GM CEO Mary Barra testified this afternoon before a U.S. House of Representatives subcommittee investigating the automaker's recall of more than 2.5 million vehicles worldwide for faulty ignition switches that have been blamed in at least 31 crashes and 13 deaths. House committee members took turns grilling Barra with questions focusing heavily on when it came to the automaker's attention that faulty switches had been used in the 2003-10 Saturn Ion and 2007-10 Sky, the 2006-10 Pontiac Solstice and 2005-10 G5, and the 2006-11 Chevrolet HHR and 2005-07 Cobalt, and why after repeated complaints and defect discoveries in subsequent years the faulty ignition switches continued to be used. Panel members also attempted to get to the bottom of how numerous communication breakdowns between GM and the National Highway Traffic Safety Administration had occurred.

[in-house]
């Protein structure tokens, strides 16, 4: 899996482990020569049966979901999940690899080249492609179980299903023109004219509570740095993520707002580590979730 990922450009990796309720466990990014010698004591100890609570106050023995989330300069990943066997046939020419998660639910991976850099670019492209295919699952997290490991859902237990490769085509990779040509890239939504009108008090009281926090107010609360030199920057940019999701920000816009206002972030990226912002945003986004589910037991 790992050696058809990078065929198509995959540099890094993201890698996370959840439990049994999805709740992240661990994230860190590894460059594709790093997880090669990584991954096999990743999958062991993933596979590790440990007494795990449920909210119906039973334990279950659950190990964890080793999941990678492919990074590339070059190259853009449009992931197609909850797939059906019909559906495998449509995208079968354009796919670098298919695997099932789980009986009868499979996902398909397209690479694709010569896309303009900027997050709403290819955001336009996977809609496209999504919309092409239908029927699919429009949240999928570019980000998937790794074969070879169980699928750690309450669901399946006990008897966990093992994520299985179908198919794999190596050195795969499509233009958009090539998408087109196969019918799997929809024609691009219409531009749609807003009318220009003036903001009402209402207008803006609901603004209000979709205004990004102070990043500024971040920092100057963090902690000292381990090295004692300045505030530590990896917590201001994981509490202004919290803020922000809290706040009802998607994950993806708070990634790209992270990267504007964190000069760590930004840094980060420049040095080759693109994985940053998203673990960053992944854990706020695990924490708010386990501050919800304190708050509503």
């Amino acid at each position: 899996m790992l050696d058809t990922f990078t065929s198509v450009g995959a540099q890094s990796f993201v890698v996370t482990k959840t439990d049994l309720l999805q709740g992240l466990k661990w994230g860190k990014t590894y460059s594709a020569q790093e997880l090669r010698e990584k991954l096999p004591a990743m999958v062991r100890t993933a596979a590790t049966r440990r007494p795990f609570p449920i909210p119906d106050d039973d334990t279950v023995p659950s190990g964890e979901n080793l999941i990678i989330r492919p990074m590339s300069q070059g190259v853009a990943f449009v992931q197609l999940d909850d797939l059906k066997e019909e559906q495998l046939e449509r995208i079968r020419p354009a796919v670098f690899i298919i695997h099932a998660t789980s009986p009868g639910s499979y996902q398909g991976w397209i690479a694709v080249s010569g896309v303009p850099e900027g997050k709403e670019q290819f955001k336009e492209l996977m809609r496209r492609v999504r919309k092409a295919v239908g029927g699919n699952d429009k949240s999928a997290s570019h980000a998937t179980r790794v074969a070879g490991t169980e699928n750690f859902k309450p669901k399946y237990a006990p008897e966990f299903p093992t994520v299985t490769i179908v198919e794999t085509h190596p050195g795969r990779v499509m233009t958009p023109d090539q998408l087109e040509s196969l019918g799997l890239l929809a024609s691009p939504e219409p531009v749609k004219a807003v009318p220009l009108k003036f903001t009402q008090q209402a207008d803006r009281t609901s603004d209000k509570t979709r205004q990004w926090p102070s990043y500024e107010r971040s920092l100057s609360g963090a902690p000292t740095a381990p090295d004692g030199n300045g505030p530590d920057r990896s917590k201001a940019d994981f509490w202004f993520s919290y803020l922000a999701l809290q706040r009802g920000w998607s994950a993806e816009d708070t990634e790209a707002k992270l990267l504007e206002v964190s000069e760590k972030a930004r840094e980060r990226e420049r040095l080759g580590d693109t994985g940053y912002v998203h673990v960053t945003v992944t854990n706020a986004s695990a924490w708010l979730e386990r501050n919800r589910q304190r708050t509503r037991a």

After reiterating in her opening statement her earlier apology to the victims of the ignition switch problem and their families, Barra repeatedly responded to subcommittee members' questions by saying she would have answers only after GM completed its ongoing internal investigation. One new piece of information Barra did report to House members was that GM has hired lawyer Kenneth Feinberg, who has overseen the victim-compensation process after the Sept. 11 terrorist attacks, the BP oil spill and the Boston Marathon bombing.